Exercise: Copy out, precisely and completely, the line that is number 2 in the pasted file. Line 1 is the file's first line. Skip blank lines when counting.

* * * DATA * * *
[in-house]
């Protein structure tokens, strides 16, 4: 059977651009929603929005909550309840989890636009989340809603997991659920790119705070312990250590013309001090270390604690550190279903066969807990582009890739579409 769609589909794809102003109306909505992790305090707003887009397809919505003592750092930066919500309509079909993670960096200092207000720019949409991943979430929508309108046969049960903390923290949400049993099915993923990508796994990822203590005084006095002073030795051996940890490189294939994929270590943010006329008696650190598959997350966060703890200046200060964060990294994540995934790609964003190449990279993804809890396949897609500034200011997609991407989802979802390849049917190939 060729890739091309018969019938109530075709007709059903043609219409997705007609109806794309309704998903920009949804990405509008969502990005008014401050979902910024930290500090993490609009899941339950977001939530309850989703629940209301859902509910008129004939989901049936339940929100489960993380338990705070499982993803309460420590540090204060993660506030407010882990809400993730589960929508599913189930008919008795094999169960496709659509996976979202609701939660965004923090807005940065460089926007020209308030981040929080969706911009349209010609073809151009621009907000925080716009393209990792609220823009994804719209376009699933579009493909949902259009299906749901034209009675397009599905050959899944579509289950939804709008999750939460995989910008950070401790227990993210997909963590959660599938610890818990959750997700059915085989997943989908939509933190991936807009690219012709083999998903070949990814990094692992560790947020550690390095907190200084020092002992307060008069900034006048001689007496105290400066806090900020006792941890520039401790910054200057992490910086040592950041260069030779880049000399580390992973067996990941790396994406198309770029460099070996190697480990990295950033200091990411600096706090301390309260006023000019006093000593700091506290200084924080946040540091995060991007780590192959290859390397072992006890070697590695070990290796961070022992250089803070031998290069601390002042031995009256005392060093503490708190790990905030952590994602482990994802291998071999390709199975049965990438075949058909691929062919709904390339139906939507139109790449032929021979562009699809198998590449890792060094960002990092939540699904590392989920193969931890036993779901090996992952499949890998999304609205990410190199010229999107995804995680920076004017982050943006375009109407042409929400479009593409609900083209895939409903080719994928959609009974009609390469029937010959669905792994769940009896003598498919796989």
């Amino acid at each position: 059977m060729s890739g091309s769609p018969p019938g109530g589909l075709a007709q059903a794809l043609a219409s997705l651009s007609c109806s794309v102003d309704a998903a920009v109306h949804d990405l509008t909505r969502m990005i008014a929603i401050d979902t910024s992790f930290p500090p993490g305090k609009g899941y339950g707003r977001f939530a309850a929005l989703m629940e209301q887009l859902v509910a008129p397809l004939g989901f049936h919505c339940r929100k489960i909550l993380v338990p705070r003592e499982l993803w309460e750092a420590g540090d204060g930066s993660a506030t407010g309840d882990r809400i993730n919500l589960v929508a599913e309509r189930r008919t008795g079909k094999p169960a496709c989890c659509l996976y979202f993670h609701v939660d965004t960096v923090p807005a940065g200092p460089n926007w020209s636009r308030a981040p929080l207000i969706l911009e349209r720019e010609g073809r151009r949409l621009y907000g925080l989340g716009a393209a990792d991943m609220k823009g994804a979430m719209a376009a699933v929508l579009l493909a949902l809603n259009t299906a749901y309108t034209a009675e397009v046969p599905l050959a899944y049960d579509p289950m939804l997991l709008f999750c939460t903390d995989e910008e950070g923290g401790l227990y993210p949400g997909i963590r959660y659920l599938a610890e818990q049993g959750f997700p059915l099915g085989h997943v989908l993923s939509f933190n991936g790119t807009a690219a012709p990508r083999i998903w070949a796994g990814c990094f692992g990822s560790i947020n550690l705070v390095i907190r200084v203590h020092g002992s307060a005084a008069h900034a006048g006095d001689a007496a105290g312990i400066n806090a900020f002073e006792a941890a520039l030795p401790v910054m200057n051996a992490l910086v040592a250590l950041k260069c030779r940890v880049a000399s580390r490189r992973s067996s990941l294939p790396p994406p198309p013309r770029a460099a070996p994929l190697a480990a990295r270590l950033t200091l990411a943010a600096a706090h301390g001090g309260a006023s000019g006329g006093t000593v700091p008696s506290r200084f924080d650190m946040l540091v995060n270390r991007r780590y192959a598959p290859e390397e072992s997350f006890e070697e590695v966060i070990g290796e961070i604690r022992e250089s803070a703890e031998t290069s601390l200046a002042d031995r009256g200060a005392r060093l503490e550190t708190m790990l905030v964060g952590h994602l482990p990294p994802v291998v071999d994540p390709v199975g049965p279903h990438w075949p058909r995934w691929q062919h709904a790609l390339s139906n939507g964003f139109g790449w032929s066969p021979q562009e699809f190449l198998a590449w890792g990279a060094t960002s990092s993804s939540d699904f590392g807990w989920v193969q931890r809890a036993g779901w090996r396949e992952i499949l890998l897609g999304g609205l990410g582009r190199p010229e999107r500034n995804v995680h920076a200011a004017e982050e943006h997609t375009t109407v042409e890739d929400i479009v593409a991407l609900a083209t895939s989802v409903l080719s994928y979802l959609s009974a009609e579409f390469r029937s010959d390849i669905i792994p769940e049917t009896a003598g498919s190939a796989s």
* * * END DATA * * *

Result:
């Protein structure tokens, strides 16, 4: 059977651009929603929005909550309840989890636009989340809603997991659920790119705070312990250590013309001090270390604690550190279903066969807990582009890739579409 769609589909794809102003109306909505992790305090707003887009397809919505003592750092930066919500309509079909993670960096200092207000720019949409991943979430929508309108046969049960903390923290949400049993099915993923990508796994990822203590005084006095002073030795051996940890490189294939994929270590943010006329008696650190598959997350966060703890200046200060964060990294994540995934790609964003190449990279993804809890396949897609500034200011997609991407989802979802390849049917190939 060729890739091309018969019938109530075709007709059903043609219409997705007609109806794309309704998903920009949804990405509008969502990005008014401050979902910024930290500090993490609009899941339950977001939530309850989703629940209301859902509910008129004939989901049936339940929100489960993380338990705070499982993803309460420590540090204060993660506030407010882990809400993730589960929508599913189930008919008795094999169960496709659509996976979202609701939660965004923090807005940065460089926007020209308030981040929080969706911009349209010609073809151009621009907000925080716009393209990792609220823009994804719209376009699933579009493909949902259009299906749901034209009675397009599905050959899944579509289950939804709008999750939460995989910008950070401790227990993210997909963590959660599938610890818990959750997700059915085989997943989908939509933190991936807009690219012709083999998903070949990814990094692992560790947020550690390095907190200084020092002992307060008069900034006048001689007496105290400066806090900020006792941890520039401790910054200057992490910086040592950041260069030779880049000399580390992973067996990941790396994406198309770029460099070996190697480990990295950033200091990411600096706090301390309260006023000019006093000593700091506290200084924080946040540091995060991007780590192959290859390397072992006890070697590695070990290796961070022992250089803070031998290069601390002042031995009256005392060093503490708190790990905030952590994602482990994802291998071999390709199975049965990438075949058909691929062919709904390339139906939507139109790449032929021979562009699809198998590449890792060094960002990092939540699904590392989920193969931890036993779901090996992952499949890998999304609205990410190199010229999107995804995680920076004017982050943006375009109407042409929400479009593409609900083209895939409903080719994928959609009974009609390469029937010959669905792994769940009896003598498919796989």